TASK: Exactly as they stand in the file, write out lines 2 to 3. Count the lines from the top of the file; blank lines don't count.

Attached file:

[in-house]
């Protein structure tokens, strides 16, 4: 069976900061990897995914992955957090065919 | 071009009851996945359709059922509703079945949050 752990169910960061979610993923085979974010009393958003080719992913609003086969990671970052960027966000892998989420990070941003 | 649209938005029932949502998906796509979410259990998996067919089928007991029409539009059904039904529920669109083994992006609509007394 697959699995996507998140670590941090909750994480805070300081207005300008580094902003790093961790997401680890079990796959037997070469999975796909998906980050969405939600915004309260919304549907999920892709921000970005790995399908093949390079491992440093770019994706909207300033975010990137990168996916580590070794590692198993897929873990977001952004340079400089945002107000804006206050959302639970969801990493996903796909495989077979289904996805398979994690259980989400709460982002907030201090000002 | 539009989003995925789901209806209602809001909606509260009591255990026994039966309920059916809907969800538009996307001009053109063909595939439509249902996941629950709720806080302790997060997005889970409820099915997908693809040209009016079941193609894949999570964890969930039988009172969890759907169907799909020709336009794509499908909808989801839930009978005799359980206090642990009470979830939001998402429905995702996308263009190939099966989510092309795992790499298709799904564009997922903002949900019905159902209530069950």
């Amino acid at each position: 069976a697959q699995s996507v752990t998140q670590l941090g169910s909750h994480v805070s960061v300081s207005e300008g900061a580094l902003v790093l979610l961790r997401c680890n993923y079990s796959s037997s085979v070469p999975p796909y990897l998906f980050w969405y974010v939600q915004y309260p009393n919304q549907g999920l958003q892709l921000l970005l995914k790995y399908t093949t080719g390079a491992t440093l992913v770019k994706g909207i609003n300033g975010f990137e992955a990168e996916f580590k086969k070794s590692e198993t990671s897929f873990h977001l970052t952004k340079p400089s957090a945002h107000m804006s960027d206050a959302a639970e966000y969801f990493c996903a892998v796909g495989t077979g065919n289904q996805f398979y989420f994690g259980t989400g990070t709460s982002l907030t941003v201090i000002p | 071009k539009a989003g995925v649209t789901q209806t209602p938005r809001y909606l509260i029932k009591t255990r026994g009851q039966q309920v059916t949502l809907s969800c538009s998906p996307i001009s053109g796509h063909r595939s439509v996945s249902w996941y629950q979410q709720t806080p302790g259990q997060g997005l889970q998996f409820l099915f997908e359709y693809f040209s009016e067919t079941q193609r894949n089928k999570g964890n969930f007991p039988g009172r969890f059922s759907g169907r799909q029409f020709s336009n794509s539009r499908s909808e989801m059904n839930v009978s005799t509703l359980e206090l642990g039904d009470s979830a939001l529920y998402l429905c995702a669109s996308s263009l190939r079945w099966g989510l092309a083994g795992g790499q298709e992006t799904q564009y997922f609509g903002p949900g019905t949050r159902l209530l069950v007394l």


């Protein structure tokens, strides 16, 4: 069976900061990897995914992955957090065919 | 071009009851996945359709059922509703079945949050 752990169910960061979610993923085979974010009393958003080719992913609003086969990671970052960027966000892998989420990070941003 | 649209938005029932949502998906796509979410259990998996067919089928007991029409539009059904039904529920669109083994992006609509007394 697959699995996507998140670590941090909750994480805070300081207005300008580094902003790093961790997401680890079990796959037997070469999975796909998906980050969405939600915004309260919304549907999920892709921000970005790995399908093949390079491992440093770019994706909207300033975010990137990168996916580590070794590692198993897929873990977001952004340079400089945002107000804006206050959302639970969801990493996903796909495989077979289904996805398979994690259980989400709460982002907030201090000002 | 539009989003995925789901209806209602809001909606509260009591255990026994039966309920059916809907969800538009996307001009053109063909595939439509249902996941629950709720806080302790997060997005889970409820099915997908693809040209009016079941193609894949999570964890969930039988009172969890759907169907799909020709336009794509499908909808989801839930009978005799359980206090642990009470979830939001998402429905995702996308263009190939099966989510092309795992790499298709799904564009997922903002949900019905159902209530069950």
């Amino acid at each position: 069976a697959q699995s996507v752990t998140q670590l941090g169910s909750h994480v805070s960061v300081s207005e300008g900061a580094l902003v790093l979610l961790r997401c680890n993923y079990s796959s037997s085979v070469p999975p796909y990897l998906f980050w969405y974010v939600q915004y309260p009393n919304q549907g999920l958003q892709l921000l970005l995914k790995y399908t093949t080719g390079a491992t440093l992913v770019k994706g909207i609003n300033g975010f990137e992955a990168e996916f580590k086969k070794s590692e198993t990671s897929f873990h977001l970052t952004k340079p400089s957090a945002h107000m804006s960027d206050a959302a639970e966000y969801f990493c996903a892998v796909g495989t077979g065919n289904q996805f398979y989420f994690g259980t989400g990070t709460s982002l907030t941003v201090i000002p | 071009k539009a989003g995925v649209t789901q209806t209602p938005r809001y909606l509260i029932k009591t255990r026994g009851q039966q309920v059916t949502l809907s969800c538009s998906p996307i001009s053109g796509h063909r595939s439509v996945s249902w996941y629950q979410q709720t806080p302790g259990q997060g997005l889970q998996f409820l099915f997908e359709y693809f040209s009016e067919t079941q193609r894949n089928k999570g964890n969930f007991p039988g009172r969890f059922s759907g169907r799909q029409f020709s336009n794509s539009r499908s909808e989801m059904n839930v009978s005799t509703l359980e206090l642990g039904d009470s979830a939001l529920y998402l429905c995702a669109s996308s263009l190939r079945w099966g989510l092309a083994g795992g790499q298709e992006t799904q564009y997922f609509g903002p949900g019905t949050r159902l209530l069950v007394l």